“There weren’t a ton of jobs here,” Thiele said. “As I was walking out I walked by the LA Unified District booth. I explained to the woman what my background was … that I was very comfortable teaching in an urban environment and she offered me a teaching contract and I took it.”
He worked at Patrick Henry Junior High, a large school at the time with 1,200 students in seventh through ninth grades. After he moved to the San Fernando Valley and got his life set up, Thiele said, he went home over winter break and proposed to Jill. She worked for Nordstrom at the time, so, she transferred from the store she worked at to one in Southern California.
Then in 1991, Thiele was a victim of a recession and lost his job as part of a reduction in force, commonly known in the teaching business as being RIF’d.
“We always knew we would come back to the Northwest,” Thiele said. “So, I decided to put out applications up here. This was the spring of 1991. There was no online application process. This was old school.”
Thiele called his mother and ask her to help him get his hands on applications.
The first school district to call Thiele back was Tahoma. He traveled to Maple Valley in July 1991, interviewed for and was offered a job at Tahoma Junior High, which had a brand new principal who just came from Tukwila, a man named Bruce Zahradnik.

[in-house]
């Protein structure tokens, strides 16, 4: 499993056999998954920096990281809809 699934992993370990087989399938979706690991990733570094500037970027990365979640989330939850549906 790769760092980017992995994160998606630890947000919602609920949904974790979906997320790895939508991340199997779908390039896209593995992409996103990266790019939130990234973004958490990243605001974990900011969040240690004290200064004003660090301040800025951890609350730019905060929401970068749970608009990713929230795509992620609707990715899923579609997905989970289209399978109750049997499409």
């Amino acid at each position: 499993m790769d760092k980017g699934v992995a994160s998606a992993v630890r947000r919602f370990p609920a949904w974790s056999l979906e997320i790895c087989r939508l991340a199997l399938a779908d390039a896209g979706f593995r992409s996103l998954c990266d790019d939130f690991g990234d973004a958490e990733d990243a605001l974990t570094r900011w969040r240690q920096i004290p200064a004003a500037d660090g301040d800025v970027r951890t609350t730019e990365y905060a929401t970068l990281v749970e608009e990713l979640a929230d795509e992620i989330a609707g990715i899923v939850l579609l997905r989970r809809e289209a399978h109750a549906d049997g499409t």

When the Thieles moved back to Washington state, they rented an apartment in Issaquah not far from the district office he now works in. His wife worked at Nordstrom in Bellevue while he commuted to Maple Valley. Their first home was built in a subdivision just blocks from Glacier Park. They moved in Oct. 31, 1992. And 13 months later their daughter Kendall, who is now a student a Western Washington University, was born. His older daughter attended kindergarten at Rock Creek Elementary then when she was in first grade, the district moved elementary students from Cedar River to Glacier Park and middle school students from Glacier Park to Cedar River.
“I opened Glacier Park when I was a teacher in 1994,” Thiele said. “The school was built as an elementary but we commandeered it because we had a bubble at the middle level, it was an all seventh grade building, then I became an assistant principal.”
Then when Zahradnik moved into the Tahoma district office, Thiele became the principal at the middle school. At the end of the 1999-2000 school year, he and his staff swapped buildings with Emilie Hard and her staff. Hard, by the way, is now the executive director of teaching and learning in the Issaquah School District.
Thiele was the first principal at Cedar River Middle School, a job he served in for a year before moving to the Issaquah School District to take over as principal at Issaquah Middle School.
“I loved being a classroom teacher and I loved the idea of being able to influence what I believe were the best practices in terms of instructional leadership,” Thiele said. “If you have passion for that you realize as a teacher, I can influence my students and some of my colleagues in my department, but as a principal I can have influence over an entire building.